Summary – We have truly enjoyed this experience, the recipes, the ease, the reduced trips to the grocery store and the flavors. Our only concern is the amount of waste. We will give this a few more weeks to see, but I’m afraid the waste will cause us to stop using Purple Carrot. They are aware and working on it too, which helps. We have learned to try new foods, new cooking methods, and have discovered we can be satiated and delighted without meat. If you are considering increasing the amounts of fruits, vegetables, whole grains, and legumes I recommend giving Purple Carrot a try. It is a great choice for Vegans and Vegetarians, but also a great way for carnivours to get a few more whole food, plant based foods into their diet.

We will still eat meat, but we are now down to red meat and chicken only one day a week each, fish 2 days and the rest vegetarian and vegan, and crazy thing….we like it! 2 Carnivores can do vegan! – At least part of the time.

Dishes we have tried so far:

Vietnamese Tofu Bowl – This was very good and filling, I admit, this was the recipe I expect my husband to balk at and I made seared tuna as a back up. But, he loved it and we saved the tuna for another meal.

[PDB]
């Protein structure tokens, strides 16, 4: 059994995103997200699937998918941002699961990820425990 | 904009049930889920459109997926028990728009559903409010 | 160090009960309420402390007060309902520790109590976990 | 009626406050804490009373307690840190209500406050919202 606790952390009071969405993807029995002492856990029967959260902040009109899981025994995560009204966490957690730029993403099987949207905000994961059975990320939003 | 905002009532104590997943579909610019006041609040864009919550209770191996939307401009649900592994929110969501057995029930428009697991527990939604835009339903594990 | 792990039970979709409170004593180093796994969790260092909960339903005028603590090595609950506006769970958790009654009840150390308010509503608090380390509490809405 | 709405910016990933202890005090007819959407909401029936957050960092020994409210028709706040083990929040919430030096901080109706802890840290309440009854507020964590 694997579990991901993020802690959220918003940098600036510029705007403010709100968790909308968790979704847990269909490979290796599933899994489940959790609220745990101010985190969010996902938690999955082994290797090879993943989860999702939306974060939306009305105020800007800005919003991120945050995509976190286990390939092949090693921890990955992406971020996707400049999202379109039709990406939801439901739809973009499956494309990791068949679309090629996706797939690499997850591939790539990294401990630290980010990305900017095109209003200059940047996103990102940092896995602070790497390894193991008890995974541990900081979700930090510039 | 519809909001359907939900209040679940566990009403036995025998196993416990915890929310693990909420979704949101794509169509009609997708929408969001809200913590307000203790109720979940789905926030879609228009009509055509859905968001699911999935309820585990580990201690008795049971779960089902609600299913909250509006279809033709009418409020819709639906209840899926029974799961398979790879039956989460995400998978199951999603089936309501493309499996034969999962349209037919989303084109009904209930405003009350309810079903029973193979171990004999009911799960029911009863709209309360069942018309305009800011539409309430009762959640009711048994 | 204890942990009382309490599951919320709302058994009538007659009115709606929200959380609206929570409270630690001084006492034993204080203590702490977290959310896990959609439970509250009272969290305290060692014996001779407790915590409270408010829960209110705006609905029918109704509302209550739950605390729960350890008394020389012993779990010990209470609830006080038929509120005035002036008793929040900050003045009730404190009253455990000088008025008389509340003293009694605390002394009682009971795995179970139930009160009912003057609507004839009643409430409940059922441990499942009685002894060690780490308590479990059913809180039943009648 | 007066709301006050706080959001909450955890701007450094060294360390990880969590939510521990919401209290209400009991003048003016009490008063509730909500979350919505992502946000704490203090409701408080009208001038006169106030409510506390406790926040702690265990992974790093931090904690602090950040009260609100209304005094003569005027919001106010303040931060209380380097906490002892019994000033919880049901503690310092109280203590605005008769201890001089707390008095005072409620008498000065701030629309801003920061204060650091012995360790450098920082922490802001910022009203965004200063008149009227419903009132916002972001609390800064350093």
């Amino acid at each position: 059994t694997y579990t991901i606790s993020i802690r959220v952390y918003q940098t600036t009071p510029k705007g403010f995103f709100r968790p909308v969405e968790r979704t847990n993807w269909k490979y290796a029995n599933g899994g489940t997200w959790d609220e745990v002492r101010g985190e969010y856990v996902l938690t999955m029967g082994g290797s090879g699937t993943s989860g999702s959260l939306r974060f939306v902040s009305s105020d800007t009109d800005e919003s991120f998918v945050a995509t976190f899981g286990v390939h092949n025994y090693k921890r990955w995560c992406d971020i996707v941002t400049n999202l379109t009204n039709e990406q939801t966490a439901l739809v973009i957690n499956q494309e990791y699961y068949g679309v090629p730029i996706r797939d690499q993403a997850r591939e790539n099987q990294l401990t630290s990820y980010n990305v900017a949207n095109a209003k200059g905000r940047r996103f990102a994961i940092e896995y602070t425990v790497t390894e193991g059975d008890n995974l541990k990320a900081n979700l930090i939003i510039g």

It was easy to use and the way the tofu was cooked took care of my isssue, which is the feel of tofu in my mouth. This almost felt meaty in my mouth. This will be a repeat!

Kimchi Quesadillas – I wasn’t too sure about this dish. Kimchi is something that can be a little overwhelming and I was afraid it would rule the dish. It didn’t, the black beans worked nicely with it giving this dish a nice overall flavor. It can be tempting to leave out parts you think you may not like, but encourage you to resist the temptation. The flavors blend well together and each dish should be made with all components.